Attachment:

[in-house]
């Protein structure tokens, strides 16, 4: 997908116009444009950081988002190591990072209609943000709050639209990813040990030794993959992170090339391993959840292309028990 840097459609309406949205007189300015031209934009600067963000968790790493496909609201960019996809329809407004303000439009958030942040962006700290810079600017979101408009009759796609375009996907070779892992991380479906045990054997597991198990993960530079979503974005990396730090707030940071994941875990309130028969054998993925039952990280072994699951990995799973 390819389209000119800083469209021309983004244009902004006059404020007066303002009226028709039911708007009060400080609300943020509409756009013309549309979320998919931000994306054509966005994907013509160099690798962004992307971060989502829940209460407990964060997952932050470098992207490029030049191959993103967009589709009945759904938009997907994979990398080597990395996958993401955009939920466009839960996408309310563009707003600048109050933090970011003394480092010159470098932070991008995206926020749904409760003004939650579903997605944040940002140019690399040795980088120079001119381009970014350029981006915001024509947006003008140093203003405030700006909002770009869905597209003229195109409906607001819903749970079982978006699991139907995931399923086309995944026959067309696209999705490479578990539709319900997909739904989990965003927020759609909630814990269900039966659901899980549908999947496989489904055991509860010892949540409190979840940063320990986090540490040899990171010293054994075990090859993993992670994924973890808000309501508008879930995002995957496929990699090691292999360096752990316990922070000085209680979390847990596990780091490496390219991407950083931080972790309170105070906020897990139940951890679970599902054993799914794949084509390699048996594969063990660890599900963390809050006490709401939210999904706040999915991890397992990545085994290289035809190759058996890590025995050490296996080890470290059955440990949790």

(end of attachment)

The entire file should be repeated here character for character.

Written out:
[in-house]
């Protein structure tokens, strides 16, 4: 997908116009444009950081988002190591990072209609943000709050639209990813040990030794993959992170090339391993959840292309028990 840097459609309406949205007189300015031209934009600067963000968790790493496909609201960019996809329809407004303000439009958030942040962006700290810079600017979101408009009759796609375009996907070779892992991380479906045990054997597991198990993960530079979503974005990396730090707030940071994941875990309130028969054998993925039952990280072994699951990995799973 390819389209000119800083469209021309983004244009902004006059404020007066303002009226028709039911708007009060400080609300943020509409756009013309549309979320998919931000994306054509966005994907013509160099690798962004992307971060989502829940209460407990964060997952932050470098992207490029030049191959993103967009589709009945759904938009997907994979990398080597990395996958993401955009939920466009839960996408309310563009707003600048109050933090970011003394480092010159470098932070991008995206926020749904409760003004939650579903997605944040940002140019690399040795980088120079001119381009970014350029981006915001024509947006003008140093203003405030700006909002770009869905597209003229195109409906607001819903749970079982978006699991139907995931399923086309995944026959067309696209999705490479578990539709319900997909739904989990965003927020759609909630814990269900039966659901899980549908999947496989489904055991509860010892949540409190979840940063320990986090540490040899990171010293054994075990090859993993992670994924973890808000309501508008879930995002995957496929990699090691292999360096752990316990922070000085209680979390847990596990780091490496390219991407950083931080972790309170105070906020897990139940951890679970599902054993799914794949084509390699048996594969063990660890599900963390809050006490709401939210999904706040999915991890397992990545085994290289035809190759058996890590025995050490296996080890470290059955440990949790």